Smallpox & Bioterrorism

Smallpox, because of its high case-fatality rates and transmissibility, now represents one of the most serious bioterrorist threats to the civilian population. Smallpox is considered a category A biological disease. Category A biological diseases are considered high-priority agents that include organisms that pose a risk to national security because they:

  • can be easily disseminated or transmitted person-to-person;
  • cause high mortality, with potential for major public health impact;
  • might cause public panic and social disruption;
  • and require special action for public health preparedness.

Smallpox is one of these such organisms. Here are some facts about smallpox you should know.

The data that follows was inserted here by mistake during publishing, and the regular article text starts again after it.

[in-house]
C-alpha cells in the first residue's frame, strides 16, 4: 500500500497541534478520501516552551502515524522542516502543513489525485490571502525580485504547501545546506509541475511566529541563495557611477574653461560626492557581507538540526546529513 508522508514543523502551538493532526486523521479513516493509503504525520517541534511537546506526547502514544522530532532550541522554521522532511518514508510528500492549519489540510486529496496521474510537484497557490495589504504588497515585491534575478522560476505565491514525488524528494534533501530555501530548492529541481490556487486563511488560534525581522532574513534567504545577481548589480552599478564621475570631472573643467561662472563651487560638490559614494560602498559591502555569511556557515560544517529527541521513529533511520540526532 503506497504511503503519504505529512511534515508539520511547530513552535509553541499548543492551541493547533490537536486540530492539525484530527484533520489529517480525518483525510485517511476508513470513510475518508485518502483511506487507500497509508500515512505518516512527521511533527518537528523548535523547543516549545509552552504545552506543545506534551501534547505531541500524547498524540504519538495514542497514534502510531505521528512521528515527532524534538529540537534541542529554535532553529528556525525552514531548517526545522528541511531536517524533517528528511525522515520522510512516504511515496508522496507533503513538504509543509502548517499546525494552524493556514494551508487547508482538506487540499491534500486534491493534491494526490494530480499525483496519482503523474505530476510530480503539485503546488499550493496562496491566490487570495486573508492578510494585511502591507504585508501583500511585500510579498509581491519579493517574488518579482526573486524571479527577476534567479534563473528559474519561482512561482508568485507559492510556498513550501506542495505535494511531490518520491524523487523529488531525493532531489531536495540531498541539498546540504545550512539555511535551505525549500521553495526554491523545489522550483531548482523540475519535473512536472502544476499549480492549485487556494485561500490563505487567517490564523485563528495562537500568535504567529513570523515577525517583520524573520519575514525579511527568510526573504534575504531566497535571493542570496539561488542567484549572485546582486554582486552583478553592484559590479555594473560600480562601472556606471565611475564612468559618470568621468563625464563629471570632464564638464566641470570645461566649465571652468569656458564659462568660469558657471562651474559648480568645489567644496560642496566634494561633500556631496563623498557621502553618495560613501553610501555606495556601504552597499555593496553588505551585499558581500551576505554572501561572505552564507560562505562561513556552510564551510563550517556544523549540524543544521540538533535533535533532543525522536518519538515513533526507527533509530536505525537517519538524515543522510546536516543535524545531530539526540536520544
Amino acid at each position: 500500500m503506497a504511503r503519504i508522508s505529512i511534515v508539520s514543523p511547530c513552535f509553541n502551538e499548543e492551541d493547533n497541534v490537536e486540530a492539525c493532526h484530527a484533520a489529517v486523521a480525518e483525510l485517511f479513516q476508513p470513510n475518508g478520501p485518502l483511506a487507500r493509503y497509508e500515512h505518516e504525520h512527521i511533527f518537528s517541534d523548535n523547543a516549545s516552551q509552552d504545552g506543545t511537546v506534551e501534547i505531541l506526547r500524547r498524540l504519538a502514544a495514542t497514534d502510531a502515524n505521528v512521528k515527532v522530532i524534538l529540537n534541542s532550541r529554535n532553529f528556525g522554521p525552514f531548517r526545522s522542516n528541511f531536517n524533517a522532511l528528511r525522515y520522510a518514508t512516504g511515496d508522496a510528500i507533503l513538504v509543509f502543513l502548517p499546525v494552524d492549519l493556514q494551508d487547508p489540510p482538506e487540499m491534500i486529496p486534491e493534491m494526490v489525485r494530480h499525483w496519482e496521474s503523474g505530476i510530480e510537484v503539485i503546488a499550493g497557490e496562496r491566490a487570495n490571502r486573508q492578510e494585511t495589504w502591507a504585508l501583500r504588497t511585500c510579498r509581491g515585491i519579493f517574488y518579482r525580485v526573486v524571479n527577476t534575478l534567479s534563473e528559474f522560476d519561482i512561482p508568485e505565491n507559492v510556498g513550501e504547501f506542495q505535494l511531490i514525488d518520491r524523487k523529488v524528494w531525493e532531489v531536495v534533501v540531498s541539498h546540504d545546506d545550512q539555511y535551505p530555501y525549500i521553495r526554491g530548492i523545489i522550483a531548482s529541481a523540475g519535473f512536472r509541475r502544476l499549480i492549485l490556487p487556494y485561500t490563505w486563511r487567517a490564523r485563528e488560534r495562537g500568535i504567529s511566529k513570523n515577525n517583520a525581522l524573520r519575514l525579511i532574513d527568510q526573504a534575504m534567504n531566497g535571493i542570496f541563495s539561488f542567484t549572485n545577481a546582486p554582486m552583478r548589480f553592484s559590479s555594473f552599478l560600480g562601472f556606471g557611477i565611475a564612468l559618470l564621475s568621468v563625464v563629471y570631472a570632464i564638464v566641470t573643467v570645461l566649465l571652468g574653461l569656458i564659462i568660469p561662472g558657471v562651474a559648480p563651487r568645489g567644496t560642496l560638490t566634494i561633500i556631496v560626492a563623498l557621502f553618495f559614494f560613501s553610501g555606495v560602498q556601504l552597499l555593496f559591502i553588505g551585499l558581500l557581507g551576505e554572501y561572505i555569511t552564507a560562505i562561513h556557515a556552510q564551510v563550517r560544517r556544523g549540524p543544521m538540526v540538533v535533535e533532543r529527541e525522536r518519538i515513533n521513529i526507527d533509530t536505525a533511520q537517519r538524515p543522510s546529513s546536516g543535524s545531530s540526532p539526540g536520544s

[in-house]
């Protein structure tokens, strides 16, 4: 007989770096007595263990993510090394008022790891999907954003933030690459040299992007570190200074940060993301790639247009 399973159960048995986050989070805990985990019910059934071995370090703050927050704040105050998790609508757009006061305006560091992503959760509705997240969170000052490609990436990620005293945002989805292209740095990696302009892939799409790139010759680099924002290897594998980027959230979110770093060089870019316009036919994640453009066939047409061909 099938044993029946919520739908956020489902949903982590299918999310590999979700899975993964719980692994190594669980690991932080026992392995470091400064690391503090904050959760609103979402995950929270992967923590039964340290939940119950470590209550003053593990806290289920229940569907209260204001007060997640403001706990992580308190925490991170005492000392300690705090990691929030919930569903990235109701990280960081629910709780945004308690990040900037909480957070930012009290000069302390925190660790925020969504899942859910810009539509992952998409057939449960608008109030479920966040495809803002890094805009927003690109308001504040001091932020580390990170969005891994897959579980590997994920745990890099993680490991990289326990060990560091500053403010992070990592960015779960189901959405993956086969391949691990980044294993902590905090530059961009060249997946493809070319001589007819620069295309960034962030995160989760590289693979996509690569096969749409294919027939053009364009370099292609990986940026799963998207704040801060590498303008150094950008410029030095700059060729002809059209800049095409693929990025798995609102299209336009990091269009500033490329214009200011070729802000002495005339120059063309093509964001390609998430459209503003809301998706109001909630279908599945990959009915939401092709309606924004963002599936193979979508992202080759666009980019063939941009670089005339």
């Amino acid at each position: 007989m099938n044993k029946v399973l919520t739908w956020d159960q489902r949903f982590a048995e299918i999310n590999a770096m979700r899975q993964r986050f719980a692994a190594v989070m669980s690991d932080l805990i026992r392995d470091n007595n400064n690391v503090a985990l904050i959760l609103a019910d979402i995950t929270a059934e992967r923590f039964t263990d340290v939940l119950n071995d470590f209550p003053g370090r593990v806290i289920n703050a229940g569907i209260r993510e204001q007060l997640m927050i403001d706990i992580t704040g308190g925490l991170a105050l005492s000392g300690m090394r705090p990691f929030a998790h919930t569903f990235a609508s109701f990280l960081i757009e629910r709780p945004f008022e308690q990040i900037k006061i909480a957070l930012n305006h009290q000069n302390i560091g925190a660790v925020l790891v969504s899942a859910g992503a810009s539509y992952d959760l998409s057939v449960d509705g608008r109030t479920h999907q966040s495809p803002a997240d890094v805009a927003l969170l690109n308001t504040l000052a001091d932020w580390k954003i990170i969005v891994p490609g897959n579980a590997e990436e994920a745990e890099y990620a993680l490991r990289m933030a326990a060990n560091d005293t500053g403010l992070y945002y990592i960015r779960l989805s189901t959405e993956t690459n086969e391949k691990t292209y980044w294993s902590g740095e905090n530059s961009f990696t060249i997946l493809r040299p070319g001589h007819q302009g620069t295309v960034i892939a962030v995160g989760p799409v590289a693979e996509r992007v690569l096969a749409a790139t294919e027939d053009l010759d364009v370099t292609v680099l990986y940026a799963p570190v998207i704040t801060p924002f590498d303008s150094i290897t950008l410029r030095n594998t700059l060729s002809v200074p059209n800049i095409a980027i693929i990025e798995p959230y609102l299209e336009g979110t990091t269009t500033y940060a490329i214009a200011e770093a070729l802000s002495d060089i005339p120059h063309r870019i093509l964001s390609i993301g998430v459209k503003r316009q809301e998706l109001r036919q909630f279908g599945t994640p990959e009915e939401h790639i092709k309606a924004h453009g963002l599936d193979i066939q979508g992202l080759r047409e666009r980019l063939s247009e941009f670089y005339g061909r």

Smallpox infection was eliminated from the world in 1977.

Smallpox is caused by variola virus. The incubation period is about 12 days (range: 7 to 17 days) following exposure. Initial symptoms include high fever, fatigue, and head and back aches. A characteristic rash, most prominent on the face, arms, and legs, follows in 2-3 days. The rash starts with flat red lesions that evolve at the same rate. Lesions become pus-filled and begin to crust early in the second week. Scabs develop and then separate and fall off after about 3-4 weeks. The majority of patients with smallpox recover, but death occurs in up to 30% of cases.

Smallpox is spread from one person to another by infected saliva droplets that expose a susceptible person having face-to-face contact with the ill person. Persons with smallpox are most infectious during the first week of illness, because that is when the largest amount of virus is present in saliva. However, some risk of transmission lasts until all scabs have fallen off.